Genre/Influences: Electro-Pop, Cinematic-Pop, Dark-Pop.
Format: Digital, CD.
Background/Info: Hungarian duo Emese Arvai-Illes – Krisztian Arvai strike back with a very special opus. The band name has been adapted into BlackNail Cabaret because of the addition of extra-members and friends Tamás Számvéber (guitar), Márton Barják (saxophone) and Péter Laskay (drums). Black Nail Cabaret has been active for fifteen years and previously released five albums. “Woodland Memoirs” is an adaptation of eleven songs taken from these full lengths.
Content: The sound and songs remain recognizable although totally different. The saxophone play injects something unique, creating a dark and sometimes jazzy atmosphere which would perfectly fit to a ‘film noir’. Some songs even become darker and rawer with Emese’s sensual, and commanding, timbre of voice on top. It’s an opportunity to re-discover Black Nail Cabaret ‘classics’ but in a very different style.
+ + + : This album took me by surprise and it really sounds like a true tour de force but also a challenge to rework your very own songs this way. More original than asking other artists for remixes and definitely more demanding in terms of time this album reveals another side of the band. The saxophone creates a very own spirit which is recovering the work from start till end. It’s a styled production with a very intimate feeling. I like darker passages and especially “Dora” sounds sublime. There’s also something to say about “No Gold” featuring a perfect balance between all instruments. “Sister Sister” appears to be the ultimate cut to get featured for a ‘film noir’. Black Nail Cabaret is doing their very own thing while on top of the creative process there still is this very singular voice of dark-diva Emese.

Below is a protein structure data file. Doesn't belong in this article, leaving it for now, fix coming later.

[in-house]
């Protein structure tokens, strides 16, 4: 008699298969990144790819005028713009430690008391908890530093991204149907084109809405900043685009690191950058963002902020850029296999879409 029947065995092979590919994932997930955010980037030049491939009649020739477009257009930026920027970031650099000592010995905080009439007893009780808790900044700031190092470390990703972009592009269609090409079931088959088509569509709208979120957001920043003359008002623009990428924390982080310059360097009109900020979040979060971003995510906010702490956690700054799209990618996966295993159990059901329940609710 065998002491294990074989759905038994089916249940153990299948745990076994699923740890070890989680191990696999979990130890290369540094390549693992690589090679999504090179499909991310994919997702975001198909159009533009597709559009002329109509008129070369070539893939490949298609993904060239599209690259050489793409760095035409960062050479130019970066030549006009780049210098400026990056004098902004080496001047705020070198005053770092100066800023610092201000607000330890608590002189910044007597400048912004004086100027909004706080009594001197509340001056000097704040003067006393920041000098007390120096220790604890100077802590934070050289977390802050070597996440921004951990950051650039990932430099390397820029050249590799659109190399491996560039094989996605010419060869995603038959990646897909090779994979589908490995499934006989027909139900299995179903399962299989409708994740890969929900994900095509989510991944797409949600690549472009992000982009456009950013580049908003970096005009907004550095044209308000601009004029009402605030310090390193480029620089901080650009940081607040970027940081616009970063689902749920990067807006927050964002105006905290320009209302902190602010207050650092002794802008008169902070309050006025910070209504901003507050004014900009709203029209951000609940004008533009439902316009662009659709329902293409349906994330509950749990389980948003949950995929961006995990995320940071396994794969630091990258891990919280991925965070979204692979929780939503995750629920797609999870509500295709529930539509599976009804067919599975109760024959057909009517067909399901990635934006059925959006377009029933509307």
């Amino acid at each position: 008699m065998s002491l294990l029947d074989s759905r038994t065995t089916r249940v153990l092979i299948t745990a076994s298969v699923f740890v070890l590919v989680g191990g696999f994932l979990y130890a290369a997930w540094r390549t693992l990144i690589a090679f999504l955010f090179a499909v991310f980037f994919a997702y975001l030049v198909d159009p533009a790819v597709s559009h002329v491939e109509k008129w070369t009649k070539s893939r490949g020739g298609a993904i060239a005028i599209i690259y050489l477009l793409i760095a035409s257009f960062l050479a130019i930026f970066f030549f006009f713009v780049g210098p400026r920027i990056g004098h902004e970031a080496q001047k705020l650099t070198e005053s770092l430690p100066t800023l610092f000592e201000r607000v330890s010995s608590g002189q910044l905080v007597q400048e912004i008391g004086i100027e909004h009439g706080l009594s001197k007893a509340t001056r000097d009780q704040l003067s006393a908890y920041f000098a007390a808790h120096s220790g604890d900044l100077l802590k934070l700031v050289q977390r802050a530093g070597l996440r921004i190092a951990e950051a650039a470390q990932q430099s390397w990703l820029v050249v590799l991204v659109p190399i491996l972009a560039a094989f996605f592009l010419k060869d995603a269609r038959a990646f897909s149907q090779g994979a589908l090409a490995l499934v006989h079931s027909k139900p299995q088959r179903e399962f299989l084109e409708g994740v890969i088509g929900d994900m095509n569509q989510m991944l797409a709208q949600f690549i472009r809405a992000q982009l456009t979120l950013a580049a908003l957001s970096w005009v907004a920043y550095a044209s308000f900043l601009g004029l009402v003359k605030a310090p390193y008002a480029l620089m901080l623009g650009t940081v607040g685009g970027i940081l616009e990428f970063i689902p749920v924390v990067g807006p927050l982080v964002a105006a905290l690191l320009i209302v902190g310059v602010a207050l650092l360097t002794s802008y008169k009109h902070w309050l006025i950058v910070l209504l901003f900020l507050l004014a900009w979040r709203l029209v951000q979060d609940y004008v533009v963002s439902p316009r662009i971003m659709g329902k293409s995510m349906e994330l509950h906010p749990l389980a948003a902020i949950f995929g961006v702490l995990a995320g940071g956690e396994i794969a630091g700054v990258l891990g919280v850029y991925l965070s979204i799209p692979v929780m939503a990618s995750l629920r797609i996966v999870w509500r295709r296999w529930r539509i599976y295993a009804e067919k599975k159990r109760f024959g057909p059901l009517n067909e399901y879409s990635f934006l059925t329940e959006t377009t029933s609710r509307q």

– – – : I’m sometimes missing the ‘alternative’ touch of the original songs and I definitely prefer the original versions but Black Nail Cabaret has done something special.
Conclusion: Black Nail Cabaret remains a very single formation in a genre which is hardly comparable to established standards; call it ‘free-pop’.
Best songs: “Dora”, “No Gold”, “Sister Sister”, “My Casual God”, “Rhythm X”.
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